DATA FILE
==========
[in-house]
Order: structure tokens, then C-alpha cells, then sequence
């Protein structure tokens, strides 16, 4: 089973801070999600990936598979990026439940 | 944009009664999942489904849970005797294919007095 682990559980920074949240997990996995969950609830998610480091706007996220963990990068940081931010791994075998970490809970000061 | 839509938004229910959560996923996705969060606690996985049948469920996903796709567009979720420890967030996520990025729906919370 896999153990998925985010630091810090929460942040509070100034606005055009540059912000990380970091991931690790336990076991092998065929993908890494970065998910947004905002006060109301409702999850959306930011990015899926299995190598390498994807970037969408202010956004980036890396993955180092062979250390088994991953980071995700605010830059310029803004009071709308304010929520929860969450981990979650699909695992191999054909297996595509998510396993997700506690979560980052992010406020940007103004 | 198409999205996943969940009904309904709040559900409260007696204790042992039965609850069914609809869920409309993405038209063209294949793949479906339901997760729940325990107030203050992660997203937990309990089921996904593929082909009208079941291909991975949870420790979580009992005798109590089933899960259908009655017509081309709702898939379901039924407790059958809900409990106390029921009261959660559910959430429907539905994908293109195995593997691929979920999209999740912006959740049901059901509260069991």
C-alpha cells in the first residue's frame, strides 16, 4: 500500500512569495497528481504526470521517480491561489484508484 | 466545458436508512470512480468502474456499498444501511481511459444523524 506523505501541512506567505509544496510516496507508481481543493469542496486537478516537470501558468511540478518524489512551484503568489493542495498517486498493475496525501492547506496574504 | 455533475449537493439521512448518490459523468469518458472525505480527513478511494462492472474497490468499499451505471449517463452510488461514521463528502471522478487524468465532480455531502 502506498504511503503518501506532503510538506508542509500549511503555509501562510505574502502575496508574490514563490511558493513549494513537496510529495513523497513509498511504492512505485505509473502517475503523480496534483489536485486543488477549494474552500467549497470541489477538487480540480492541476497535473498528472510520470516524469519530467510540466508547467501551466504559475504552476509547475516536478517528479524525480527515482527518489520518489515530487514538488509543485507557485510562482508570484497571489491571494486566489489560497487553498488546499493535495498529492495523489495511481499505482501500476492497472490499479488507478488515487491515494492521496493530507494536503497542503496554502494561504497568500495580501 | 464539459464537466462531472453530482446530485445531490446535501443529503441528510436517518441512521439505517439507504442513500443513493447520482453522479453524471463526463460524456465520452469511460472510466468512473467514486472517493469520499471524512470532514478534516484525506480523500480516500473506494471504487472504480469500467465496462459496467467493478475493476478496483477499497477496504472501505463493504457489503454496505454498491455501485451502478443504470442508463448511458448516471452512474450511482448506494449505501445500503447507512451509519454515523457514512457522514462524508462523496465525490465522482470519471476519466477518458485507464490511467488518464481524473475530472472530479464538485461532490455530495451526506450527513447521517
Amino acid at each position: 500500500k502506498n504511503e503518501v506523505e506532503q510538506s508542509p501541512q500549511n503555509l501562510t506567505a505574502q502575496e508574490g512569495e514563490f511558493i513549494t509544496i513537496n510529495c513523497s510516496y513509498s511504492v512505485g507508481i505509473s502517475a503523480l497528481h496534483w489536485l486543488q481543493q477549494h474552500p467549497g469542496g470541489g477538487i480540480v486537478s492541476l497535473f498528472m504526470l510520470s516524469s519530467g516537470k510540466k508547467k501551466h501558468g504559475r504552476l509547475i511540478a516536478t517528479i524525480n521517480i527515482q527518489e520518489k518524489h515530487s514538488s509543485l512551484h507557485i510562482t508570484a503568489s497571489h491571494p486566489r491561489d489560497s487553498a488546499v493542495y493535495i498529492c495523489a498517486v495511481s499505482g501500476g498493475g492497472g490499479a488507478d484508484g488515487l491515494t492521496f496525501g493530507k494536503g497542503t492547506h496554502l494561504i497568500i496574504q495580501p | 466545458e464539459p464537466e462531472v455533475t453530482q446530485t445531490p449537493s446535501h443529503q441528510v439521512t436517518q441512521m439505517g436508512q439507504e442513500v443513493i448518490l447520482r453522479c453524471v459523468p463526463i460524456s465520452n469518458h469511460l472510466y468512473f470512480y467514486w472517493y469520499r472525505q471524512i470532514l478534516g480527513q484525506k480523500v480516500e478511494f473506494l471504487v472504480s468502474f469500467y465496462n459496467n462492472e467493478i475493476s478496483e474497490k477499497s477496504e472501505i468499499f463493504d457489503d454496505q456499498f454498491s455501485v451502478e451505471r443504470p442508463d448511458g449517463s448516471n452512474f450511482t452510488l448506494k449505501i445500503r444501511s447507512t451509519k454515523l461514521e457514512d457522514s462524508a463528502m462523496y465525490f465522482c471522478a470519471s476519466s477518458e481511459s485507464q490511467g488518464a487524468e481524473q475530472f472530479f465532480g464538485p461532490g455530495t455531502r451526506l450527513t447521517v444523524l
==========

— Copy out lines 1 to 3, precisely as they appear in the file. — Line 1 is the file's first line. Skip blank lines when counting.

[in-house]
Order: structure tokens, then C-alpha cells, then sequence
């Protein structure tokens, strides 16, 4: 089973801070999600990936598979990026439940 | 944009009664999942489904849970005797294919007095 682990559980920074949240997990996995969950609830998610480091706007996220963990990068940081931010791994075998970490809970000061 | 839509938004229910959560996923996705969060606690996985049948469920996903796709567009979720420890967030996520990025729906919370 896999153990998925985010630091810090929460942040509070100034606005055009540059912000990380970091991931690790336990076991092998065929993908890494970065998910947004905002006060109301409702999850959306930011990015899926299995190598390498994807970037969408202010956004980036890396993955180092062979250390088994991953980071995700605010830059310029803004009071709308304010929520929860969450981990979650699909695992191999054909297996595509998510396993997700506690979560980052992010406020940007103004 | 198409999205996943969940009904309904709040559900409260007696204790042992039965609850069914609809869920409309993405038209063209294949793949479906339901997760729940325990107030203050992660997203937990309990089921996904593929082909009208079941291909991975949870420790979580009992005798109590089933899960259908009655017509081309709702898939379901039924407790059958809900409990106390029921009261959660559910959430429907539905994908293109195995593997691929979920999209999740912006959740049901059901509260069991």